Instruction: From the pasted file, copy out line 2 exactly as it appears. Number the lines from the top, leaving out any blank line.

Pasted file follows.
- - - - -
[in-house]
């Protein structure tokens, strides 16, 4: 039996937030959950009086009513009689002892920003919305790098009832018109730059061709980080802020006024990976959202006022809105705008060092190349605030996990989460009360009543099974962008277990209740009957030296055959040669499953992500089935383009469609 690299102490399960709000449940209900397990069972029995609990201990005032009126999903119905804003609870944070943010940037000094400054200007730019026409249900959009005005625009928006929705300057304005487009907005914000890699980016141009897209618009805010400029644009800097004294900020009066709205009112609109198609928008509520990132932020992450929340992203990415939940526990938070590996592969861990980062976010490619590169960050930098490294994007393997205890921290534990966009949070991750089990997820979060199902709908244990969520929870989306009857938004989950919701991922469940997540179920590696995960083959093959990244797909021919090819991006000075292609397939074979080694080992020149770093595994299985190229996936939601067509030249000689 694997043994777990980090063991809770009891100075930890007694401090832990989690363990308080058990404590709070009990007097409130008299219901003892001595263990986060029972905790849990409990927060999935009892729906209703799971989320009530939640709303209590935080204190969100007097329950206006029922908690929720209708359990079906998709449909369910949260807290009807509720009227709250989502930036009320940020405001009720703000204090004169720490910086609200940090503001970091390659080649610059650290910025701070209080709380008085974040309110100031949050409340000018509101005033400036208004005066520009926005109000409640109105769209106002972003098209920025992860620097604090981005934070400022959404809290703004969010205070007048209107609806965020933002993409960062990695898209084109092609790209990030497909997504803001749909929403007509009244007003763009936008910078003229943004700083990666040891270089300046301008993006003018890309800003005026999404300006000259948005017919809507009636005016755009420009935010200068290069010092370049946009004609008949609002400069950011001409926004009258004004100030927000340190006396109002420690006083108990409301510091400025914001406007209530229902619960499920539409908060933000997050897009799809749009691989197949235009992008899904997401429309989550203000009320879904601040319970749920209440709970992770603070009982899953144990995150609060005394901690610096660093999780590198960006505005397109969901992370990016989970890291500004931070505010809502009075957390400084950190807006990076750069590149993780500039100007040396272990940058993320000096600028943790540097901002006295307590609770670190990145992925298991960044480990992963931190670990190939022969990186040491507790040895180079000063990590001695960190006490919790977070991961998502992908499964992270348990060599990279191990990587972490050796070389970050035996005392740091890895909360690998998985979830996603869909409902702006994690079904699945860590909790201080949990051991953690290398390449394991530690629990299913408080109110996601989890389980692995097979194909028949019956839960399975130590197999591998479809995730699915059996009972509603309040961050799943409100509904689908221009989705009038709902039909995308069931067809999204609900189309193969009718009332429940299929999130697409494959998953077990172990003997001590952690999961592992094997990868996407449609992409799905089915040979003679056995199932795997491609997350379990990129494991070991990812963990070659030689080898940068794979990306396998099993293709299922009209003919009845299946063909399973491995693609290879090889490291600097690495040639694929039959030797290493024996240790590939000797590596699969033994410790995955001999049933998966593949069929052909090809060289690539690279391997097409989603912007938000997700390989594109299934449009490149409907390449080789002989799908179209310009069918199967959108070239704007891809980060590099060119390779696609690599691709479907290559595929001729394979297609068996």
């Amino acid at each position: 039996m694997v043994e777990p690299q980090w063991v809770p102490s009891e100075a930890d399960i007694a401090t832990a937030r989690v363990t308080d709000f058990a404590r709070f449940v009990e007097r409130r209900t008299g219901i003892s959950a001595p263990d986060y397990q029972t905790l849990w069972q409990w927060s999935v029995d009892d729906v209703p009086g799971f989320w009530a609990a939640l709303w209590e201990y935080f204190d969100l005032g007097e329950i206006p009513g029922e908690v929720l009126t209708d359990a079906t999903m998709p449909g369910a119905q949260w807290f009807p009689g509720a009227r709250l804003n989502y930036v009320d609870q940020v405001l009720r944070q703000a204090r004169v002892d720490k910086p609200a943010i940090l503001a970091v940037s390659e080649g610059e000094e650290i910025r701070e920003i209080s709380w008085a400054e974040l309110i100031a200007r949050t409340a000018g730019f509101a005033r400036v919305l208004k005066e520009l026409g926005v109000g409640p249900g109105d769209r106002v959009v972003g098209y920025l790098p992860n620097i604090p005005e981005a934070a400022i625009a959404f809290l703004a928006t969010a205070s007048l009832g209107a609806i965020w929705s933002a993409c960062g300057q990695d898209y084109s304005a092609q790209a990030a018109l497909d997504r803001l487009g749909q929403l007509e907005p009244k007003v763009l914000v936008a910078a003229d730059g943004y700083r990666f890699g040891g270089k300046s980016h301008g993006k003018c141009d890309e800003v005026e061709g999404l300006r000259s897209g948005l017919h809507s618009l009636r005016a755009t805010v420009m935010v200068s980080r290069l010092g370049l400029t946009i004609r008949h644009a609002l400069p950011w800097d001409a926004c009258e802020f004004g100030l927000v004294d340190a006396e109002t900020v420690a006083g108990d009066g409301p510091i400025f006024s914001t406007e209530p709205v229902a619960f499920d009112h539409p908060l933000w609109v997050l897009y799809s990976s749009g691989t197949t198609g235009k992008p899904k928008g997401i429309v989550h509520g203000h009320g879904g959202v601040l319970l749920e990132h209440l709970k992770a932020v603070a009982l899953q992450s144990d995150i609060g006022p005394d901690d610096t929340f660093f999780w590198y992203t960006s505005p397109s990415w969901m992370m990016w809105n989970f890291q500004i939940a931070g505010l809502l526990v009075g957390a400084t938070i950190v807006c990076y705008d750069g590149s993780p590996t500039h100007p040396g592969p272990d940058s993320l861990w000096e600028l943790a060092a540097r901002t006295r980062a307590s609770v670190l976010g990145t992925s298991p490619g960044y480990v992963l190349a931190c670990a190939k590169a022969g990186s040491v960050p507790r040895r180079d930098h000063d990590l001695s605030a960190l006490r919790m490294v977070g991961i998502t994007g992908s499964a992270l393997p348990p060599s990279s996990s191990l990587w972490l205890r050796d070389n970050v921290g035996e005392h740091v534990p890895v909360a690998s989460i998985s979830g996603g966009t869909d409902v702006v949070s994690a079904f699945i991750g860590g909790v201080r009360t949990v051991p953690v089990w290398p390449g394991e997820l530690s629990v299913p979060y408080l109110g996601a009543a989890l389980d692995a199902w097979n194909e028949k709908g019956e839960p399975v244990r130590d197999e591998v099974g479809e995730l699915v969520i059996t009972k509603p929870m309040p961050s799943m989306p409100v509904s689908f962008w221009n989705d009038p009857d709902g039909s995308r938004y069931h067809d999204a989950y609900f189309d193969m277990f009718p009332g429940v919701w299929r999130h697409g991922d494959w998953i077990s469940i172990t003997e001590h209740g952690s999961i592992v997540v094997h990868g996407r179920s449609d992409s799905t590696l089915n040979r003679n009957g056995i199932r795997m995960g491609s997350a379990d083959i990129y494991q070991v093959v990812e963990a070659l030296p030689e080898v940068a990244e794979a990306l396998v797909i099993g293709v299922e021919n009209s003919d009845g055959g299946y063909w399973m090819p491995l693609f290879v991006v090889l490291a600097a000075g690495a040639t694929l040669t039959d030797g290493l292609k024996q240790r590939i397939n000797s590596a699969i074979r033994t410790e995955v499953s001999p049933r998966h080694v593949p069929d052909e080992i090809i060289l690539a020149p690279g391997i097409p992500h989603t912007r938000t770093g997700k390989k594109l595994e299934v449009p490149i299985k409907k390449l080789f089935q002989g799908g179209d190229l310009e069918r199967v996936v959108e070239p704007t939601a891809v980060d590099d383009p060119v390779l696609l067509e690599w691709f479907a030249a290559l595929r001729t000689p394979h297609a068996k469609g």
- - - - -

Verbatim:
């Protein structure tokens, strides 16, 4: 039996937030959950009086009513009689002892920003919305790098009832018109730059061709980080802020006024990976959202006022809105705008060092190349605030996990989460009360009543099974962008277990209740009957030296055959040669499953992500089935383009469609 690299102490399960709000449940209900397990069972029995609990201990005032009126999903119905804003609870944070943010940037000094400054200007730019026409249900959009005005625009928006929705300057304005487009907005914000890699980016141009897209618009805010400029644009800097004294900020009066709205009112609109198609928008509520990132932020992450929340992203990415939940526990938070590996592969861990980062976010490619590169960050930098490294994007393997205890921290534990966009949070991750089990997820979060199902709908244990969520929870989306009857938004989950919701991922469940997540179920590696995960083959093959990244797909021919090819991006000075292609397939074979080694080992020149770093595994299985190229996936939601067509030249000689 694997043994777990980090063991809770009891100075930890007694401090832990989690363990308080058990404590709070009990007097409130008299219901003892001595263990986060029972905790849990409990927060999935009892729906209703799971989320009530939640709303209590935080204190969100007097329950206006029922908690929720209708359990079906998709449909369910949260807290009807509720009227709250989502930036009320940020405001009720703000204090004169720490910086609200940090503001970091390659080649610059650290910025701070209080709380008085974040309110100031949050409340000018509101005033400036208004005066520009926005109000409640109105769209106002972003098209920025992860620097604090981005934070400022959404809290703004969010205070007048209107609806965020933002993409960062990695898209084109092609790209990030497909997504803001749909929403007509009244007003763009936008910078003229943004700083990666040891270089300046301008993006003018890309800003005026999404300006000259948005017919809507009636005016755009420009935010200068290069010092370049946009004609008949609002400069950011001409926004009258004004100030927000340190006396109002420690006083108990409301510091400025914001406007209530229902619960499920539409908060933000997050897009799809749009691989197949235009992008899904997401429309989550203000009320879904601040319970749920209440709970992770603070009982899953144990995150609060005394901690610096660093999780590198960006505005397109969901992370990016989970890291500004931070505010809502009075957390400084950190807006990076750069590149993780500039100007040396272990940058993320000096600028943790540097901002006295307590609770670190990145992925298991960044480990992963931190670990190939022969990186040491507790040895180079000063990590001695960190006490919790977070991961998502992908499964992270348990060599990279191990990587972490050796070389970050035996005392740091890895909360690998998985979830996603869909409902702006994690079904699945860590909790201080949990051991953690290398390449394991530690629990299913408080109110996601989890389980692995097979194909028949019956839960399975130590197999591998479809995730699915059996009972509603309040961050799943409100509904689908221009989705009038709902039909995308069931067809999204609900189309193969009718009332429940299929999130697409494959998953077990172990003997001590952690999961592992094997990868996407449609992409799905089915040979003679056995199932795997491609997350379990990129494991070991990812963990070659030689080898940068794979990306396998099993293709299922009209003919009845299946063909399973491995693609290879090889490291600097690495040639694929039959030797290493024996240790590939000797590596699969033994410790995955001999049933998966593949069929052909090809060289690539690279391997097409989603912007938000997700390989594109299934449009490149409907390449080789002989799908179209310009069918199967959108070239704007891809980060590099060119390779696609690599691709479907290559595929001729394979297609068996």